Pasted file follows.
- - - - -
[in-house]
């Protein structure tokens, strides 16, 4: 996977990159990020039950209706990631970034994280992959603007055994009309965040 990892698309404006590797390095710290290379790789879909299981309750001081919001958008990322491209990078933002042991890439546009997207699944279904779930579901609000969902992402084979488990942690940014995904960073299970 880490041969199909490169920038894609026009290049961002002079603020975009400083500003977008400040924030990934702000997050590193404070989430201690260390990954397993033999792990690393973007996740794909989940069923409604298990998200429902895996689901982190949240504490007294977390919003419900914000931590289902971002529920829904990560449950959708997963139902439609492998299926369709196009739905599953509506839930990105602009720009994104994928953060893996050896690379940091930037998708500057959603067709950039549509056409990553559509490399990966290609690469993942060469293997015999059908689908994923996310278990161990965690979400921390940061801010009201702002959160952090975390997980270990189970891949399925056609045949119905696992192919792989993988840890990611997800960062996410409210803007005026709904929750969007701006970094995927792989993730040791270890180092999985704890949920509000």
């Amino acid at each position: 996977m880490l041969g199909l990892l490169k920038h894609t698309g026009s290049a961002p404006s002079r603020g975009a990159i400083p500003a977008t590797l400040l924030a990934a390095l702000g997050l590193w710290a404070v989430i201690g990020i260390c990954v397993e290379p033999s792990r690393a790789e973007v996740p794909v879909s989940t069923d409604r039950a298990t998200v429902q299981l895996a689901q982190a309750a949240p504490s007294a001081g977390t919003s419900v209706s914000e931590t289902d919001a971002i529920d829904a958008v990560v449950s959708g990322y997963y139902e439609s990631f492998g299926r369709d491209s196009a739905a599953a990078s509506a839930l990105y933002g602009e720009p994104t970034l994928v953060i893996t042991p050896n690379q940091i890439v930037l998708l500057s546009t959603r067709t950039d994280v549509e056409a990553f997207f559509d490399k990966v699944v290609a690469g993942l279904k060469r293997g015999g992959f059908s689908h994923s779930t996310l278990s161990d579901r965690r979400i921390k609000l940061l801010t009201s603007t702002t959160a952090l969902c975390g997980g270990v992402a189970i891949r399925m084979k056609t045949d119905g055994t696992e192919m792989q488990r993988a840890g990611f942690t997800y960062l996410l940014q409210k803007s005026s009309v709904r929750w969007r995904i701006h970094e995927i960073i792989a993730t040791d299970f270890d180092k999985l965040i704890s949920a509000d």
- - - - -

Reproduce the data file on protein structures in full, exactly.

[in-house]
């Protein structure tokens, strides 16, 4: 996977990159990020039950209706990631970034994280992959603007055994009309965040 990892698309404006590797390095710290290379790789879909299981309750001081919001958008990322491209990078933002042991890439546009997207699944279904779930579901609000969902992402084979488990942690940014995904960073299970 880490041969199909490169920038894609026009290049961002002079603020975009400083500003977008400040924030990934702000997050590193404070989430201690260390990954397993033999792990690393973007996740794909989940069923409604298990998200429902895996689901982190949240504490007294977390919003419900914000931590289902971002529920829904990560449950959708997963139902439609492998299926369709196009739905599953509506839930990105602009720009994104994928953060893996050896690379940091930037998708500057959603067709950039549509056409990553559509490399990966290609690469993942060469293997015999059908689908994923996310278990161990965690979400921390940061801010009201702002959160952090975390997980270990189970891949399925056609045949119905696992192919792989993988840890990611997800960062996410409210803007005026709904929750969007701006970094995927792989993730040791270890180092999985704890949920509000």
């Amino acid at each position: 996977m880490l041969g199909l990892l490169k920038h894609t698309g026009s290049a961002p404006s002079r603020g975009a990159i400083p500003a977008t590797l400040l924030a990934a390095l702000g997050l590193w710290a404070v989430i201690g990020i260390c990954v397993e290379p033999s792990r690393a790789e973007v996740p794909v879909s989940t069923d409604r039950a298990t998200v429902q299981l895996a689901q982190a309750a949240p504490s007294a001081g977390t919003s419900v209706s914000e931590t289902d919001a971002i529920d829904a958008v990560v449950s959708g990322y997963y139902e439609s990631f492998g299926r369709d491209s196009a739905a599953a990078s509506a839930l990105y933002g602009e720009p994104t970034l994928v953060i893996t042991p050896n690379q940091i890439v930037l998708l500057s546009t959603r067709t950039d994280v549509e056409a990553f997207f559509d490399k990966v699944v290609a690469g993942l279904k060469r293997g015999g992959f059908s689908h994923s779930t996310l278990s161990d579901r965690r979400i921390k609000l940061l801010t009201s603007t702002t959160a952090l969902c975390g997980g270990v992402a189970i891949r399925m084979k056609t045949d119905g055994t696992e192919m792989q488990r993988a840890g990611f942690t997800y960062l996410l940014q409210k803007s005026s009309v709904r929750w969007r995904i701006h970094e995927i960073i792989a993730t040791d299970f270890d180092k999985l965040i704890s949920a509000d």